Categorizing Uncertainty to Better Manage It

One way to substantially improve an organization’s management and governance of strategic risk is through a more precise understanding of the concept of “uncertainty.”

We believe this is analogous to Philip Tetlock’s finding, after analyzing the results of The Good Judgment Project, that the use of more precise probabilities, or more narrowly defined probability categories, was one of the techniques that improved forecasters’ accuracy (see his book, “
Superforecasting” and subsequent research papers). Having participated in the GJP, the author can attest that this was his personal experience as well.

In their paper “
Deep Uncertainty," Walker, Lempert, and Kwakkel define uncertainty as “any departure from the unachievable ideal of complete determinism.”

Various authors have created systems for defining different types and degrees of uncertainty.

For example, in “
Classifying and Communicating Uncertainties in Model-Based Policy Analysis," Kwakkel, Walker, and Marchau categorize uncertainty by where in a problem it occurs:

  • System Boundary: The demarcation of aspects of the real world which are included in the model from those that are not included.
  • Conceptual Model: Specifies the variables and relationships inside the model.
  • Computer Model: The implementation of the conceptual model in computer code.
  • Input Data: The values for the different parameters both inside the model and as inputs to the model.
  • Model Implementation: Bugs and errors in the computer code or the hardware used to run the model.
  • Processing of Model Output: Before it is presented to decision makers.

Many authors have adopted a three-category system for categorizing the nature of a given uncertainty:

“Aleatory” uncertainty is irreducible variability from sources of randomness in a system.

“Epistemic” uncertainty (i.e., “known unknowns”) is caused by lack of knowledge (or, alternatively unreliable or conflicting information), for example about the proper structure of our model of a system, or the correct values for the variables it contains.

In theory, epistemic uncertainty can be reduced through more knowledge and/or data. In practice, however, this often not the case, particularly in complex adaptive systems. Echoing John Maynard Keynes and Frank Knight’s earlier discussion of this issue, former Bank of England Governor Mervyn King has recently called this condition “radical uncertainty” (see his book, “The
End of Alchemy”). Critically, he notes the dangers created by our use of inherently fragile common assumptions, conventions, and stories to deal with situations or systems characterized by radical uncertainty (a point also made by Robert Shiller in his book, Narrative Economics).

“Ontological” or “unexpected” uncertainties are those about which we remain unaware – Donald Rumsfeld’s famous “unknown unknowns.”

Finally, in their paper on “
Deep Uncertainty”, Walker, Lempert, and Kwakkel propose a five-step scale for grading the severity of the uncertainties we may face in a given situation or decision:

“Level 1 Uncertainty: A situation in which one admits that one is not absolutely certain, but one is not willing or able to measure the degree of uncertainty in any explicit way. Level 1 uncertainty is often treated through a simple sensitivity analysis of model parameters.”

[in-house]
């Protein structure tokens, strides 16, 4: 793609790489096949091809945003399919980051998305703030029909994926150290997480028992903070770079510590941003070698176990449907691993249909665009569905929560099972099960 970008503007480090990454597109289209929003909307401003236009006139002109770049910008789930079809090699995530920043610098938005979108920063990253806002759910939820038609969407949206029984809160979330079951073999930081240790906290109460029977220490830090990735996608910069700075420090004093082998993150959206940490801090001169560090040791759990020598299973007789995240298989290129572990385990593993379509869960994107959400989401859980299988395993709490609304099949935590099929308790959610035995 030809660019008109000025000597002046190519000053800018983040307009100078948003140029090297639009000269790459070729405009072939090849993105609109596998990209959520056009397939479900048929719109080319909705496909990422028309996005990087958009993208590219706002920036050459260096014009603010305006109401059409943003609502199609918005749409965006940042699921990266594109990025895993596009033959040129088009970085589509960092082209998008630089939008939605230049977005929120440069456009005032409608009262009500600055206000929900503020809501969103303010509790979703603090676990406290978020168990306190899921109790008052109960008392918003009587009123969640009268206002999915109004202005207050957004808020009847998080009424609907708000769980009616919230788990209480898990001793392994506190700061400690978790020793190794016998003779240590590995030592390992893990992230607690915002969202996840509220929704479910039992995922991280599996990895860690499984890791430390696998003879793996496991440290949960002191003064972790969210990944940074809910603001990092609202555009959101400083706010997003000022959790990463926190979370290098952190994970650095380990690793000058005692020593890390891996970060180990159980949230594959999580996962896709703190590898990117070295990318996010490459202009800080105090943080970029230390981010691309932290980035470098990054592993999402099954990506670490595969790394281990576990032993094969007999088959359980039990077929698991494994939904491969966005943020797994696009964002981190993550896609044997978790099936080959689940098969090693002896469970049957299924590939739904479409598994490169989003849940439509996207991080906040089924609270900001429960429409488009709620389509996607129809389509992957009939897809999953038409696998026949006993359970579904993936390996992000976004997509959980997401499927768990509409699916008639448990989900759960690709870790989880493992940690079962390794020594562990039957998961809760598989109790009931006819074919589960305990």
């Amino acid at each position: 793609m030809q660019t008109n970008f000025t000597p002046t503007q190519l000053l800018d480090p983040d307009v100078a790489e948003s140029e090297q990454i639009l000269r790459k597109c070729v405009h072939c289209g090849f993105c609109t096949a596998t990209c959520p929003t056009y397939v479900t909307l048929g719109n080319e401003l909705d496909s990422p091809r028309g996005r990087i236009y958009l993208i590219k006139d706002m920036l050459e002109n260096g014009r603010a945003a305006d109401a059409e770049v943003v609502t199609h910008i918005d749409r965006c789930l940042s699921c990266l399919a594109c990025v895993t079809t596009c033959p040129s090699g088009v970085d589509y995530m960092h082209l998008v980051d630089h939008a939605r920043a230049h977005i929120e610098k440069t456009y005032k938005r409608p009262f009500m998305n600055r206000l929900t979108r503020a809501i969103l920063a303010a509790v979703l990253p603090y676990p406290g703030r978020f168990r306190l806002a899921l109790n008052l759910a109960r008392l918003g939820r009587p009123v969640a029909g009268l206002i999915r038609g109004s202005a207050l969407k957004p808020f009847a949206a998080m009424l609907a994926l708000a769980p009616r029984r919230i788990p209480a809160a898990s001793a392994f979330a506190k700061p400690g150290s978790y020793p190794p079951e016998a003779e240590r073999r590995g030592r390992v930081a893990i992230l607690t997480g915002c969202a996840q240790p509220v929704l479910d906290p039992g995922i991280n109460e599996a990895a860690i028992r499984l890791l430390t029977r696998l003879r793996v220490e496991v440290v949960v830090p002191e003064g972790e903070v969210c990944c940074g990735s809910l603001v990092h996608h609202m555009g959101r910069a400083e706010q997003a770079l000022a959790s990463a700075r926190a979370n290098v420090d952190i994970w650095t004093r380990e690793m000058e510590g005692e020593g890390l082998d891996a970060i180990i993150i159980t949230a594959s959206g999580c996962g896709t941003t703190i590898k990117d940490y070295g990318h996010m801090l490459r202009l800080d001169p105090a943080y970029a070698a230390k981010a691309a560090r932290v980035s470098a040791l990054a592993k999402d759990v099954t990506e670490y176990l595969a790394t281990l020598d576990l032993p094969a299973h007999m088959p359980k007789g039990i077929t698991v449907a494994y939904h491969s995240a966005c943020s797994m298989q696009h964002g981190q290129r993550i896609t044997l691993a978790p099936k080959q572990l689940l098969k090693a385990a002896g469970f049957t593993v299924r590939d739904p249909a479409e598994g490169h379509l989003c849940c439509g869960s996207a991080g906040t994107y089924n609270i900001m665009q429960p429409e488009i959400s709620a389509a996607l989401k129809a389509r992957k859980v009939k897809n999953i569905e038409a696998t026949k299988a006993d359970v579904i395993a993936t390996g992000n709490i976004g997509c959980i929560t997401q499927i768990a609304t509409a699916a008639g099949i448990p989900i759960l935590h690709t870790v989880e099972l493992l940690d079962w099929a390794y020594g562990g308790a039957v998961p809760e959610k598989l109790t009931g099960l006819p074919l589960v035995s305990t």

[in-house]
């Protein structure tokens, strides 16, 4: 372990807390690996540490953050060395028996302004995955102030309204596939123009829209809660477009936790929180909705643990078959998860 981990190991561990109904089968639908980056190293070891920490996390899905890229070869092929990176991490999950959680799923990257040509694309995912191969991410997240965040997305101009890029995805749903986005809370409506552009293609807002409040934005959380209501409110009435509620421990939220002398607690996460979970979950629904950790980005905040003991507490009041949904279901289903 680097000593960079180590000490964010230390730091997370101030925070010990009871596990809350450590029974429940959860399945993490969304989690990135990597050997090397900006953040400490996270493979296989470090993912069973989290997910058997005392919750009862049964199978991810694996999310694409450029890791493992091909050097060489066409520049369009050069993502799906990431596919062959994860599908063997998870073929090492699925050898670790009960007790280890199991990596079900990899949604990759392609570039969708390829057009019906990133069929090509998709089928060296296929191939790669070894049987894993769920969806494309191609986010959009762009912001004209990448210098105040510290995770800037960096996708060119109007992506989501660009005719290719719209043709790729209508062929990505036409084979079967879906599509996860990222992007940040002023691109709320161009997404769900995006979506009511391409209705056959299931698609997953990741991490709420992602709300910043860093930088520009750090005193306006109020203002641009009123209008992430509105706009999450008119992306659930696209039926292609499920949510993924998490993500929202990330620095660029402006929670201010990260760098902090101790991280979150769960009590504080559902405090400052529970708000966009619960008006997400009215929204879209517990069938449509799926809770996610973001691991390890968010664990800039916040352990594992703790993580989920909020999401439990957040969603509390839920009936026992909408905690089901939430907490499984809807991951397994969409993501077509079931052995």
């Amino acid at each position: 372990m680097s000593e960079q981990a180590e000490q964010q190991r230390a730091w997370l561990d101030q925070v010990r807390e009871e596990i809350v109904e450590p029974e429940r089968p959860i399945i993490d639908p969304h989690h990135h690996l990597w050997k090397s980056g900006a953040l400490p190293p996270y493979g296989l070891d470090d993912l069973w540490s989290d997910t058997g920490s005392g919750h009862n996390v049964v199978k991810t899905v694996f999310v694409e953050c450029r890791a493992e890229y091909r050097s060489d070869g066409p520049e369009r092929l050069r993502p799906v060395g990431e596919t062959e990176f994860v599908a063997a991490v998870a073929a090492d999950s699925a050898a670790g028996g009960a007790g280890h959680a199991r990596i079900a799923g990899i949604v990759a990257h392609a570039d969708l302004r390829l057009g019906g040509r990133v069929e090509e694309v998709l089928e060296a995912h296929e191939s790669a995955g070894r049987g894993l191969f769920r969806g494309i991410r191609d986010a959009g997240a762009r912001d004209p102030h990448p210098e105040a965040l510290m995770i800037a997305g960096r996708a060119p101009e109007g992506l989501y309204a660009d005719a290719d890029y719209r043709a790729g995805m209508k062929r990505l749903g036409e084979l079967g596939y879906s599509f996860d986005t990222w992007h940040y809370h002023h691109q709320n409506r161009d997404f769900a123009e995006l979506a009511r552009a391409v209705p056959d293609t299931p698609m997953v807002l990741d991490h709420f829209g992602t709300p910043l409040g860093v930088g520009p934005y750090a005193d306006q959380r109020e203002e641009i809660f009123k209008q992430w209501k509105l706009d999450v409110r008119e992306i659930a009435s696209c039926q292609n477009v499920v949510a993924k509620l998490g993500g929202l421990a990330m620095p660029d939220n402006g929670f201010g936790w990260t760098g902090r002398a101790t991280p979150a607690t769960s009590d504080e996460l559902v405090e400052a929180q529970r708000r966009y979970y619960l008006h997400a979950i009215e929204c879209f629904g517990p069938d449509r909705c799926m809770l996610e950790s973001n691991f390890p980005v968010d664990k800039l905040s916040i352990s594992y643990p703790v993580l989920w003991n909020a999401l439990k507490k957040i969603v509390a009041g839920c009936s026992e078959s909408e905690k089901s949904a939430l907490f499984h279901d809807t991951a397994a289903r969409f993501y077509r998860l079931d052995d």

“Level 2 Uncertainty: Any uncertainty that can be described adequately in statistical terms.”

“Level 3 Uncertainty: A situation in which one is able to enumerate multiple alternatives and is able to rank the alternative in terms of perceived likelihood. In the case of uncertainty about the future, Level 3 uncertainty is often captured in the form of a few trend-based scenarios based on alternative assumptions about the driving forces. These scenarios are ranked according to their perceived likelihood, but no probabilities are assigned.”

“Level 4 Uncertainty: A situation in which one is able to enumerate multiple plausible alternative without being able to rank their perceived likelihood. This inability can be due to a lack of knowledge or data about the mechanism or functional relationships being studies; but this inability can also arise due to a lack of agreement on the appropriate model(s) to describe interactions among the system’s variables, to select the probability distributions to represent uncertainty about key parameters of the model(s), and/or how to value the desirability of alternative outcomes.”

“Level 5 Uncertainty: The deepest level of recognized uncertainty; in this case what is known is only that we do not know." (i.e., known unknowns)

To this list we would add Level 6 Uncertainty, or Rumsfeld’s “Unknown Unknowns” which is always present, if not always acknowledged.

As Payzan-LeNestour and Bossaerts have shown, the difference between Level 5 and Level 6 is often not clear-cut, with one person recognizing an unknown, while another does not (see, “
Risk, Unexpected Uncertainty, and Estimation Uncertainty”).

In our work over the years as consultants and executives, we have found that it is usually far more productive for groups to discuss the uncertainties in a given situation or decision than the extent of one’s subjective confidence about a given conclusion or recommendation.

Uncertainties invite further investigation and pragmatic discussion, while questioning a colleague’s degree of confidence can too easily be interpreted as a personal attack.

In addition, researchers have found that explicitly discussing known unknowns significantly reduces overconfidence in estimates and decisions (see, "
Known Unknowns: A Critical Determinant of Confidence and Calibration" by Walters et al).

The frameworks described above can make management and governance discussions about uncertainties even more productive and useful.
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